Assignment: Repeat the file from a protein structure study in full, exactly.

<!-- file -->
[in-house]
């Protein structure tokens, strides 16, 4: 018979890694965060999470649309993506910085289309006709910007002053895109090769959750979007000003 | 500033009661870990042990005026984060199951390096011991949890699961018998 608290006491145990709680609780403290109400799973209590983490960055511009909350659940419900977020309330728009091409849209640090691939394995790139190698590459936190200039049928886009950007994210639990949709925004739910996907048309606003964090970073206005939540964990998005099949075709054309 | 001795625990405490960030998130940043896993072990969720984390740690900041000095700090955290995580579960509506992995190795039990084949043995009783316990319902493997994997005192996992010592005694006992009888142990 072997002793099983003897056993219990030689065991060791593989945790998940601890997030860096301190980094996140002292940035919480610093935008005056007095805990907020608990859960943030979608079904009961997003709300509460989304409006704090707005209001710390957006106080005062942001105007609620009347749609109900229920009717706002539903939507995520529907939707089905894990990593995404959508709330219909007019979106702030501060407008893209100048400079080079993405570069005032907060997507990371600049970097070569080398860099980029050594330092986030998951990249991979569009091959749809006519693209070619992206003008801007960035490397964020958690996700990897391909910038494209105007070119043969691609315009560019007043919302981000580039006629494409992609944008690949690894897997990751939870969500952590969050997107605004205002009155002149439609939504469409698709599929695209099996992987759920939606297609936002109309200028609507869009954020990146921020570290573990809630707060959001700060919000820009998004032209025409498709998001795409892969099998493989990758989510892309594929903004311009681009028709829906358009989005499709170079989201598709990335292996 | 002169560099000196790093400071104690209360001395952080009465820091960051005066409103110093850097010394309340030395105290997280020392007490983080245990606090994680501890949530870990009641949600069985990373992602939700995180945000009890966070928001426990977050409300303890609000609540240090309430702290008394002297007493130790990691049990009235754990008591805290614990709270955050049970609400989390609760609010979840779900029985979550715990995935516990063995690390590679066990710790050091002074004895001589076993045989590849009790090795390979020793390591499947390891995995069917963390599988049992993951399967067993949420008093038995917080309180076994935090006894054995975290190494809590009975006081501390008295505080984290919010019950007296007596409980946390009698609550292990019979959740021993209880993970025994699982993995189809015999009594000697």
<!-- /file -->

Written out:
[in-house]
């Protein structure tokens, strides 16, 4: 018979890694965060999470649309993506910085289309006709910007002053895109090769959750979007000003 | 500033009661870990042990005026984060199951390096011991949890699961018998 608290006491145990709680609780403290109400799973209590983490960055511009909350659940419900977020309330728009091409849209640090691939394995790139190698590459936190200039049928886009950007994210639990949709925004739910996907048309606003964090970073206005939540964990998005099949075709054309 | 001795625990405490960030998130940043896993072990969720984390740690900041000095700090955290995580579960509506992995190795039990084949043995009783316990319902493997994997005192996992010592005694006992009888142990 072997002793099983003897056993219990030689065991060791593989945790998940601890997030860096301190980094996140002292940035919480610093935008005056007095805990907020608990859960943030979608079904009961997003709300509460989304409006704090707005209001710390957006106080005062942001105007609620009347749609109900229920009717706002539903939507995520529907939707089905894990990593995404959508709330219909007019979106702030501060407008893209100048400079080079993405570069005032907060997507990371600049970097070569080398860099980029050594330092986030998951990249991979569009091959749809006519693209070619992206003008801007960035490397964020958690996700990897391909910038494209105007070119043969691609315009560019007043919302981000580039006629494409992609944008690949690894897997990751939870969500952590969050997107605004205002009155002149439609939504469409698709599929695209099996992987759920939606297609936002109309200028609507869009954020990146921020570290573990809630707060959001700060919000820009998004032209025409498709998001795409892969099998493989990758989510892309594929903004311009681009028709829906358009989005499709170079989201598709990335292996 | 002169560099000196790093400071104690209360001395952080009465820091960051005066409103110093850097010394309340030395105290997280020392007490983080245990606090994680501890949530870990009641949600069985990373992602939700995180945000009890966070928001426990977050409300303890609000609540240090309430702290008394002297007493130790990691049990009235754990008591805290614990709270955050049970609400989390609760609010979840779900029985979550715990995935516990063995690390590679066990710790050091002074004895001589076993045989590849009790090795390979020793390591499947390891995995069917963390599988049992993951399967067993949420008093038995917080309180076994935090006894054995975290190494809590009975006081501390008295505080984290919010019950007296007596409980946390009698609550292990019979959740021993209880993970025994699982993995189809015999009594000697």